Signing of an agreement with the China Jinmao Holdings Limited and Qingdao High-tech Industrial Development Zone to construct a franchise of Eden in Qingdao, 2015
Abstract for the ‘Architecture and the Neoliberal Turn’ panel, EAHN 2016 Dublin (Chaired by Kenny Cupers and Helena Mattsson)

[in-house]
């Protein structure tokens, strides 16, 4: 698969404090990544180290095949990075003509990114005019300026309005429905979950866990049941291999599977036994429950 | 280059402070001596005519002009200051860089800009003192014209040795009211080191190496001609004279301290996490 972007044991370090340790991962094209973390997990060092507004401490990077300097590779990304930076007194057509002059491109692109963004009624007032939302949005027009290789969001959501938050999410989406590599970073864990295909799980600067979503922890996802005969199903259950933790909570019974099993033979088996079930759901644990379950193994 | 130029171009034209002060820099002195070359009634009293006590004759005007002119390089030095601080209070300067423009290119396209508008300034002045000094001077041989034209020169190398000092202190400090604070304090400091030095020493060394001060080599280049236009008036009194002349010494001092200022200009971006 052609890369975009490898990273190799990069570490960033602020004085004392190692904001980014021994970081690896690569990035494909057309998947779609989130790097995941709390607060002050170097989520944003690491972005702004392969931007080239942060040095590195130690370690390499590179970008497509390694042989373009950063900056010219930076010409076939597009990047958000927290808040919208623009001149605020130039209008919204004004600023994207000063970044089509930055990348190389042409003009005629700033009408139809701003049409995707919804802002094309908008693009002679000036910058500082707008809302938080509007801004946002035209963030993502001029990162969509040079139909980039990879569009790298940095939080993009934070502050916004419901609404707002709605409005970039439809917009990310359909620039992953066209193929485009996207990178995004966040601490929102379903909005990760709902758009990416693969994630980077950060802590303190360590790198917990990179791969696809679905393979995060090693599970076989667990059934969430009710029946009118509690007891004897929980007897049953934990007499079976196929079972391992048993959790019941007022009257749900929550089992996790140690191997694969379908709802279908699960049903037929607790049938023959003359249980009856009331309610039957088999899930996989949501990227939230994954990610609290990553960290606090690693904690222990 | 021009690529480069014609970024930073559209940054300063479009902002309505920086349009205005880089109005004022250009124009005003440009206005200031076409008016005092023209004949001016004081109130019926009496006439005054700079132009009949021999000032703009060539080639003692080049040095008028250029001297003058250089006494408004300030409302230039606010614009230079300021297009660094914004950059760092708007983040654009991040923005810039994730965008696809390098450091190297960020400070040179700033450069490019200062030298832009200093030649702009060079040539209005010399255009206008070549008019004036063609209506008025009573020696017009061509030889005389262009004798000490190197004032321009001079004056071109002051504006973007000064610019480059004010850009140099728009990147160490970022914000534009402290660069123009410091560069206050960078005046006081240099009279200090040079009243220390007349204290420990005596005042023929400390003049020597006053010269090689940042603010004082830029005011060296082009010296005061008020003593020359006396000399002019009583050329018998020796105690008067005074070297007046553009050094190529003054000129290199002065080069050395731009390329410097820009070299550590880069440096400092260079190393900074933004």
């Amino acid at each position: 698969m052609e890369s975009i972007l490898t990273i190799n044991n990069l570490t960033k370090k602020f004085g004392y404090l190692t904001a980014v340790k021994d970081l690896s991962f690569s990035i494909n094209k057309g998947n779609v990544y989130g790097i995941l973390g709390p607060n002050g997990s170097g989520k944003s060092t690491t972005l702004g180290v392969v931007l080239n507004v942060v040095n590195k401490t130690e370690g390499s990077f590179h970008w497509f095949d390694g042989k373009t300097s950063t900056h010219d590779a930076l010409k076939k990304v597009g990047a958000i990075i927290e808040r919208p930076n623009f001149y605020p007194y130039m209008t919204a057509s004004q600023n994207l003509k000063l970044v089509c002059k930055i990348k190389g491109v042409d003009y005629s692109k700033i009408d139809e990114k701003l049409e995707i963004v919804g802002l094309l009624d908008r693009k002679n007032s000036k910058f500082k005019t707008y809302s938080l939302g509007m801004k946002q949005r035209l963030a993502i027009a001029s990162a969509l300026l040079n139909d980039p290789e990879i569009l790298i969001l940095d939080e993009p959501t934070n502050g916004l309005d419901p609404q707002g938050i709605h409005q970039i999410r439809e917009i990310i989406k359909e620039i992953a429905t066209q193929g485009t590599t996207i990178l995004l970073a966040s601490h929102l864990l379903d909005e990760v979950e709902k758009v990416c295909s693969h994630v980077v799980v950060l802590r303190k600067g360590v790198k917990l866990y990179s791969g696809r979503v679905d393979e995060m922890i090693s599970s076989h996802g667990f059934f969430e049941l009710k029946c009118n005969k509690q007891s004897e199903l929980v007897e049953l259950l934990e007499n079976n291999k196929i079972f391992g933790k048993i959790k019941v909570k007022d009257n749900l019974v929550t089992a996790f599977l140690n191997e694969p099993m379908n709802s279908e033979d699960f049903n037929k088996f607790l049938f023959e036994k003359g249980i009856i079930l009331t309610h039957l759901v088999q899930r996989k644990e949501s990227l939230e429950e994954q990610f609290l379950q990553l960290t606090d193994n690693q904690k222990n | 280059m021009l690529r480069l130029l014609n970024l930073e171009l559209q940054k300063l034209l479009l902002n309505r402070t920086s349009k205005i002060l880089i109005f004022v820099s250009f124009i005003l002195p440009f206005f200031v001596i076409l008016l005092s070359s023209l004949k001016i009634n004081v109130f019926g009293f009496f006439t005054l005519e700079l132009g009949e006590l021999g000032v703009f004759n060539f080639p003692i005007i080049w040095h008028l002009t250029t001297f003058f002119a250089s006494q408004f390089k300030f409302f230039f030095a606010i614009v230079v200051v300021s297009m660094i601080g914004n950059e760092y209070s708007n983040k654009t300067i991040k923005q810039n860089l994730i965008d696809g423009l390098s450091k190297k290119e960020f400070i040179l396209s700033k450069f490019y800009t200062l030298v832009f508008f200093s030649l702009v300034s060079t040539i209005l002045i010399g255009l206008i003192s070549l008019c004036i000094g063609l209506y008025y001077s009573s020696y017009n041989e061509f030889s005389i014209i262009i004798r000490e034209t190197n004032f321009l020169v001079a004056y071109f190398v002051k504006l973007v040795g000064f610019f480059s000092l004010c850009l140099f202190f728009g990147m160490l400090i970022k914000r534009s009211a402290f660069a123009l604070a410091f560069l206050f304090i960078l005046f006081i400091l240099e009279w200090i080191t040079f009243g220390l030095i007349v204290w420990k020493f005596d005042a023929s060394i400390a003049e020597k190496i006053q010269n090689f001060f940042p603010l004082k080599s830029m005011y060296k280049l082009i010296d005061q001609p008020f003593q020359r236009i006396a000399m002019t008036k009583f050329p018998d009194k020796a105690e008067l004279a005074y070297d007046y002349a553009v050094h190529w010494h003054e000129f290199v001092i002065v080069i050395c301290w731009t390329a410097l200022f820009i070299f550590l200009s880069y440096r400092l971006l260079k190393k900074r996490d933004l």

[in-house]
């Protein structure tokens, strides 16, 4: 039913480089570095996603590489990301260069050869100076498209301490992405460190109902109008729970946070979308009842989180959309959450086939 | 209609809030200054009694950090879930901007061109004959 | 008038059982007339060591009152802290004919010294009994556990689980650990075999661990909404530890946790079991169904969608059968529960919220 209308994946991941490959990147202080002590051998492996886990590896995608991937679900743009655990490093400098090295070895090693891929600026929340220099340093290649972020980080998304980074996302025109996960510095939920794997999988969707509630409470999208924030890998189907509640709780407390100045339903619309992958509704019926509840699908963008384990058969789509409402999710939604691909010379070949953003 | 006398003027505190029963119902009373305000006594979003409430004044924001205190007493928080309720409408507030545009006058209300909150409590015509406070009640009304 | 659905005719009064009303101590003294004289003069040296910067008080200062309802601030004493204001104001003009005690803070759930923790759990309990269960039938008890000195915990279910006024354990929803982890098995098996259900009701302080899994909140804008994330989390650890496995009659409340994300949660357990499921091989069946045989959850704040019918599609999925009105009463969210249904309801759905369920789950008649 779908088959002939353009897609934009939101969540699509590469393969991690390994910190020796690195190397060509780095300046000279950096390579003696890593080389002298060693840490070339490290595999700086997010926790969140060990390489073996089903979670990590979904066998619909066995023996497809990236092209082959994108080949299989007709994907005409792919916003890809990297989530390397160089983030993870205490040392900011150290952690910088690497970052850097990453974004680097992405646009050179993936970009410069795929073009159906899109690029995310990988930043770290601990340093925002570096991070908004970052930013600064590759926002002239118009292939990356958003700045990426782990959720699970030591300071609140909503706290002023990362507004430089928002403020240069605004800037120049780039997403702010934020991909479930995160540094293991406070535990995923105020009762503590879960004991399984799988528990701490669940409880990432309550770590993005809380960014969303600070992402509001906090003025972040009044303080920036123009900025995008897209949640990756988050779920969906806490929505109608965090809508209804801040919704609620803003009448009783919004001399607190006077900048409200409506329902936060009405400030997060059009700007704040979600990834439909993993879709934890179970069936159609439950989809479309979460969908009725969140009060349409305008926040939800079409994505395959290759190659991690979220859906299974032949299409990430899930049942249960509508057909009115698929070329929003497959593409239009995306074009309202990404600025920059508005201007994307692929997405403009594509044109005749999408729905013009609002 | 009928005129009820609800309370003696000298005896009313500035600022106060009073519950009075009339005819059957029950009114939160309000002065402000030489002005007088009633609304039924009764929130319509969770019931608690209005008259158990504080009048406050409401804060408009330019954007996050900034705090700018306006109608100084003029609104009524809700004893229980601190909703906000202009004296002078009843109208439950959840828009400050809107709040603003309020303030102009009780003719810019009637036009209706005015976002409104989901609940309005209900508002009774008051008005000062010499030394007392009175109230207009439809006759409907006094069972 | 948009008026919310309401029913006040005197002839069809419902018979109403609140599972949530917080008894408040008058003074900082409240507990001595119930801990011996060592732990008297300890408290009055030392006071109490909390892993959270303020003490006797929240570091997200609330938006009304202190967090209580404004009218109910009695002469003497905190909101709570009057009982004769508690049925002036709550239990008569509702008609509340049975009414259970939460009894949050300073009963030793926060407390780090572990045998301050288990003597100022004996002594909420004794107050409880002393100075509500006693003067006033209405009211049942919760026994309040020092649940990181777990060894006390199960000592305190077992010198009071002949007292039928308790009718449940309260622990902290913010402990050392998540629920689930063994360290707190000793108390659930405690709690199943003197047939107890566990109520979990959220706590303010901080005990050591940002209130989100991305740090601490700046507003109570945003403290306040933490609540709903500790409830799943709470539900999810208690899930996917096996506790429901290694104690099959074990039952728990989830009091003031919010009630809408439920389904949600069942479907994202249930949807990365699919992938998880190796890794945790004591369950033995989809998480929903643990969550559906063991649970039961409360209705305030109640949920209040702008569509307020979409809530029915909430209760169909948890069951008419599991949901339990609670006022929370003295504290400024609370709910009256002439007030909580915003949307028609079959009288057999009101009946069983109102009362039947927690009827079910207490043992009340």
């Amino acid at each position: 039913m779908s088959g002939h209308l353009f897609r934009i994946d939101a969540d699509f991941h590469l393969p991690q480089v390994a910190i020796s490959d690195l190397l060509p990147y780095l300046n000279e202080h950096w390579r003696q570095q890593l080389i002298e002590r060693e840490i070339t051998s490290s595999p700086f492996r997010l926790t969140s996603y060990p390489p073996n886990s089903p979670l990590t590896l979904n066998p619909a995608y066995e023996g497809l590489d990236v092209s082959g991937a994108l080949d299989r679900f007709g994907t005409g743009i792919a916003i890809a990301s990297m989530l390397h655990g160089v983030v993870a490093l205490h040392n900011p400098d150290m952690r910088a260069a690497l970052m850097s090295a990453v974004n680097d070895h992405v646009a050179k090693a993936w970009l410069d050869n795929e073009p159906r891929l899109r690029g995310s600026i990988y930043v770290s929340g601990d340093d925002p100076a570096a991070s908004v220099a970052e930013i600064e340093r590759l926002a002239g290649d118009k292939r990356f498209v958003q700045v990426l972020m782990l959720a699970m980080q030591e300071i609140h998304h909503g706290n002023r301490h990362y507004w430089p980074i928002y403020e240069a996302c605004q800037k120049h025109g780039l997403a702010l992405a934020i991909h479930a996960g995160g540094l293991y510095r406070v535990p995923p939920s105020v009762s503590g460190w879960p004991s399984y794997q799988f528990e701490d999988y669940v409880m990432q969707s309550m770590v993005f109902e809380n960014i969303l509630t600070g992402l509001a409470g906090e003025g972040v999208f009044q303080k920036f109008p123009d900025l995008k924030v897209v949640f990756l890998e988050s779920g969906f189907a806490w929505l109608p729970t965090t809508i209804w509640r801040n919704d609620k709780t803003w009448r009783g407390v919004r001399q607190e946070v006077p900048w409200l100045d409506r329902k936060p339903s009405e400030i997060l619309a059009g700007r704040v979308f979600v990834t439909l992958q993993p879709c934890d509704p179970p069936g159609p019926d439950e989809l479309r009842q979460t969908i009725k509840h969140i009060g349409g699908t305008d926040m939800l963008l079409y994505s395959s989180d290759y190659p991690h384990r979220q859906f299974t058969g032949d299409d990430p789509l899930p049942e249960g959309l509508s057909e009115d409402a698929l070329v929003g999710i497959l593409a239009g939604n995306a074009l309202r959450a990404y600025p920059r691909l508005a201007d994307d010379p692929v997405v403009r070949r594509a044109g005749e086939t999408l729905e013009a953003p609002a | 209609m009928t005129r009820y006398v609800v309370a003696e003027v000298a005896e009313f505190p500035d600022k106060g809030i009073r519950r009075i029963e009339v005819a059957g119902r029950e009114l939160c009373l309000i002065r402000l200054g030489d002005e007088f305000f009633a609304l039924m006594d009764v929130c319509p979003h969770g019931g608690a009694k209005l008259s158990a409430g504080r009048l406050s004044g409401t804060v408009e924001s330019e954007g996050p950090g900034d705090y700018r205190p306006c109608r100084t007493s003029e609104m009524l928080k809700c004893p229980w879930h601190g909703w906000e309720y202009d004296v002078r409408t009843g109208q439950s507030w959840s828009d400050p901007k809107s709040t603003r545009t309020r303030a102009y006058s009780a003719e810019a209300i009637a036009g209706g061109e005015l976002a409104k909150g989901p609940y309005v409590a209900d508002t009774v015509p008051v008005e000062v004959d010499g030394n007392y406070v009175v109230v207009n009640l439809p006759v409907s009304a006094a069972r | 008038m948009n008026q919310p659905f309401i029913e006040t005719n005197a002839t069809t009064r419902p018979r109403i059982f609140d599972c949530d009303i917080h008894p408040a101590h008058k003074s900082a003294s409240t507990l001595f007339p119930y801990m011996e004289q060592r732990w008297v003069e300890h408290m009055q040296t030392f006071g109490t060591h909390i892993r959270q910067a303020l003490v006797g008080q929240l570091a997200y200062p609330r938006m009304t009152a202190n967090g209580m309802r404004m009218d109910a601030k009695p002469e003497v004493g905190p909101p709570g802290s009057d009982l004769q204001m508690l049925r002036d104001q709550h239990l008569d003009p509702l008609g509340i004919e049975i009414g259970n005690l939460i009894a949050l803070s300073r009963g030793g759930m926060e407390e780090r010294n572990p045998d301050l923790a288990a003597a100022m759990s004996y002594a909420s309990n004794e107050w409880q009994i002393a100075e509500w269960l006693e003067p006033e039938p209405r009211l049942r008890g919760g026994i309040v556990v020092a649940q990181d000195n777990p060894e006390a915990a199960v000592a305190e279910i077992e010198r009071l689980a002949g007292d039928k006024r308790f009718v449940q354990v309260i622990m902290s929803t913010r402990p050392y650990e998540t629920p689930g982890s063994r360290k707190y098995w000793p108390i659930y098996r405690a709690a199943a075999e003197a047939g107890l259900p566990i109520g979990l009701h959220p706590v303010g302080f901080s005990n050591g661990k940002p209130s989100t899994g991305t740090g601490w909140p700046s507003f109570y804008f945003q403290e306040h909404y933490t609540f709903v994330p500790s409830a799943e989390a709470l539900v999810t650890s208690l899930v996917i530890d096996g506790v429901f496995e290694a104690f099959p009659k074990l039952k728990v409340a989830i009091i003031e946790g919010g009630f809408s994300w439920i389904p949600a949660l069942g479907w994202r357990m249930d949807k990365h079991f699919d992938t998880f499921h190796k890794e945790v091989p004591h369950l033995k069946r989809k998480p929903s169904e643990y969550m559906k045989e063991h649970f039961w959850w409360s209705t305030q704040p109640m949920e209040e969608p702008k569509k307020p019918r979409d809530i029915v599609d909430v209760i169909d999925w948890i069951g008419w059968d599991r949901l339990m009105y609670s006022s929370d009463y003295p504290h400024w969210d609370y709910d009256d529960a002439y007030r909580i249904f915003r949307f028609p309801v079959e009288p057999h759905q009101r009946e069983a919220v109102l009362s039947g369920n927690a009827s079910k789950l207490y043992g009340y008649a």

This paper contends that, if neoliberalism is to be understood as a meta-economic order, as living thought (Hayek), our analysis of its impact on the practice and conception of architecture must see it as more than simply a passive artifact bearing traces of neoliberal logics, policies and values, but one that actively participates in its unfolding. More specifically, this paper looks at how architecture has, since the recent past, assisted in the construction a new, non-modern temporality, whose corresponding proposals articulate a capacity for architecture and urbanism to preserve the present conditions of life in a world increasingly characterized by unstoppable change. If modernity invented ‘progress’ as the device to compress the present toward a teleological future, then this new temporality impoverishes both past and future in the fabrication of a blinding, unending present – a temporality that cuts across and synchronizes the social, political and spatial into a single economic rationality. By revisiting Grimshaw’s Eden Project in Cornwall, UK, this paper will speculate on how architecture has begun to participate directly in the production of this new temporal experience of the world. Projects like Eden reveal not only how architectural practice under neoliberalism has overcome the modern distinction between nature and culture by inverting it, but how the emerging architectural imaginary that accompanies such practices frame architecture as a problem restricted to the present. In this, architecture inscribes a temporality that seems to lack both past and future – history and possibility – in favor of presenting time as continuous, homogeneous and bound to the perpetual management of the present. I call this the architecture of preservation. The Eden Project, now a global franchise, paradigmatically reveals that, in the theater of neoliberal governmentality and its perpetual production of crisis, it is now the present that is the object of architectural design, and ‘design’ becomes indistinguishable from the technological management of the world.